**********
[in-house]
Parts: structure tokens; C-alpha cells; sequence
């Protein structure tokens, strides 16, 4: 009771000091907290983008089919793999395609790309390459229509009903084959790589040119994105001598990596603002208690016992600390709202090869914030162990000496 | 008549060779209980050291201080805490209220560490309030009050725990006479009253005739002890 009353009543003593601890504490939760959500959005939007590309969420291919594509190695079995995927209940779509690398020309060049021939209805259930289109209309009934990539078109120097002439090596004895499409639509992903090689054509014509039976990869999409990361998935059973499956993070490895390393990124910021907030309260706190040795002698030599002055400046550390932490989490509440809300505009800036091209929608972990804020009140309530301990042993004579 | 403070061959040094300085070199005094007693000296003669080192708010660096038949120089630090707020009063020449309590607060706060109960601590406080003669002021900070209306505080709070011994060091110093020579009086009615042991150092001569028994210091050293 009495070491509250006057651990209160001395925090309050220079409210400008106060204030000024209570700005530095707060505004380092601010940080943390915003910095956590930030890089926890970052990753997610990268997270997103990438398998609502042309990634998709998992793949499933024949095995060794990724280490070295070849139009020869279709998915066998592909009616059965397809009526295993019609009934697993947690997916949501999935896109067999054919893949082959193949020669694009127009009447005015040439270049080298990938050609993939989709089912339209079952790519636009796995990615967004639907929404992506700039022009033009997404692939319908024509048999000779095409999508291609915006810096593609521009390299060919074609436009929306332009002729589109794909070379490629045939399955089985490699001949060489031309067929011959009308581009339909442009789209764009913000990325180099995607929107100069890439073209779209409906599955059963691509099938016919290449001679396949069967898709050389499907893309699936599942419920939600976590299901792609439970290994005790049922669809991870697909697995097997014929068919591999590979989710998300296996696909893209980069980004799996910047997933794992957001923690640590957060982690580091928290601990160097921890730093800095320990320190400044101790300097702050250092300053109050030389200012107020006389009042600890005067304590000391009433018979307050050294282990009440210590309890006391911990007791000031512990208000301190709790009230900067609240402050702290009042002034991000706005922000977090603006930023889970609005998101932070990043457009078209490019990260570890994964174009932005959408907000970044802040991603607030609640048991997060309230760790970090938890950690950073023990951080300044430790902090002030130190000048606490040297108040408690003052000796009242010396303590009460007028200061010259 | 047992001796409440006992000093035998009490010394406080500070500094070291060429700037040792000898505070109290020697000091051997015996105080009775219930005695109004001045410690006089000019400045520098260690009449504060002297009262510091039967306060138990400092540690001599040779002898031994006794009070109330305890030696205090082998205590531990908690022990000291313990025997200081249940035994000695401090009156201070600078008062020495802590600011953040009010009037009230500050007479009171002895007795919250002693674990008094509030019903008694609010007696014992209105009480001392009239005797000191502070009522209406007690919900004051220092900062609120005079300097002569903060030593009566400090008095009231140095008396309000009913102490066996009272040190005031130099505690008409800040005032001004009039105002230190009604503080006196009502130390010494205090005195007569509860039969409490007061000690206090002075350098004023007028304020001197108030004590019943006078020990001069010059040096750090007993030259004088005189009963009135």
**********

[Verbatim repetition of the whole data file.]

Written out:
[in-house]
Parts: structure tokens; C-alpha cells; sequence
């Protein structure tokens, strides 16, 4: 009771000091907290983008089919793999395609790309390459229509009903084959790589040119994105001598990596603002208690016992600390709202090869914030162990000496 | 008549060779209980050291201080805490209220560490309030009050725990006479009253005739002890 009353009543003593601890504490939760959500959005939007590309969420291919594509190695079995995927209940779509690398020309060049021939209805259930289109209309009934990539078109120097002439090596004895499409639509992903090689054509014509039976990869999409990361998935059973499956993070490895390393990124910021907030309260706190040795002698030599002055400046550390932490989490509440809300505009800036091209929608972990804020009140309530301990042993004579 | 403070061959040094300085070199005094007693000296003669080192708010660096038949120089630090707020009063020449309590607060706060109960601590406080003669002021900070209306505080709070011994060091110093020579009086009615042991150092001569028994210091050293 009495070491509250006057651990209160001395925090309050220079409210400008106060204030000024209570700005530095707060505004380092601010940080943390915003910095956590930030890089926890970052990753997610990268997270997103990438398998609502042309990634998709998992793949499933024949095995060794990724280490070295070849139009020869279709998915066998592909009616059965397809009526295993019609009934697993947690997916949501999935896109067999054919893949082959193949020669694009127009009447005015040439270049080298990938050609993939989709089912339209079952790519636009796995990615967004639907929404992506700039022009033009997404692939319908024509048999000779095409999508291609915006810096593609521009390299060919074609436009929306332009002729589109794909070379490629045939399955089985490699001949060489031309067929011959009308581009339909442009789209764009913000990325180099995607929107100069890439073209779209409906599955059963691509099938016919290449001679396949069967898709050389499907893309699936599942419920939600976590299901792609439970290994005790049922669809991870697909697995097997014929068919591999590979989710998300296996696909893209980069980004799996910047997933794992957001923690640590957060982690580091928290601990160097921890730093800095320990320190400044101790300097702050250092300053109050030389200012107020006389009042600890005067304590000391009433018979307050050294282990009440210590309890006391911990007791000031512990208000301190709790009230900067609240402050702290009042002034991000706005922000977090603006930023889970609005998101932070990043457009078209490019990260570890994964174009932005959408907000970044802040991603607030609640048991997060309230760790970090938890950690950073023990951080300044430790902090002030130190000048606490040297108040408690003052000796009242010396303590009460007028200061010259 | 047992001796409440006992000093035998009490010394406080500070500094070291060429700037040792000898505070109290020697000091051997015996105080009775219930005695109004001045410690006089000019400045520098260690009449504060002297009262510091039967306060138990400092540690001599040779002898031994006794009070109330305890030696205090082998205590531990908690022990000291313990025997200081249940035994000695401090009156201070600078008062020495802590600011953040009010009037009230500050007479009171002895007795919250002693674990008094509030019903008694609010007696014992209105009480001392009239005797000191502070009522209406007690919900004051220092900062609120005079300097002569903060030593009566400090008095009231140095008396309000009913102490066996009272040190005031130099505690008409800040005032001004009039105002230190009604503080006196009502130390010494205090005195007569509860039969409490007061000690206090002075350098004023007028304020001197108030004590019943006078020990001069010059040096750090007993030259004088005189009963009135």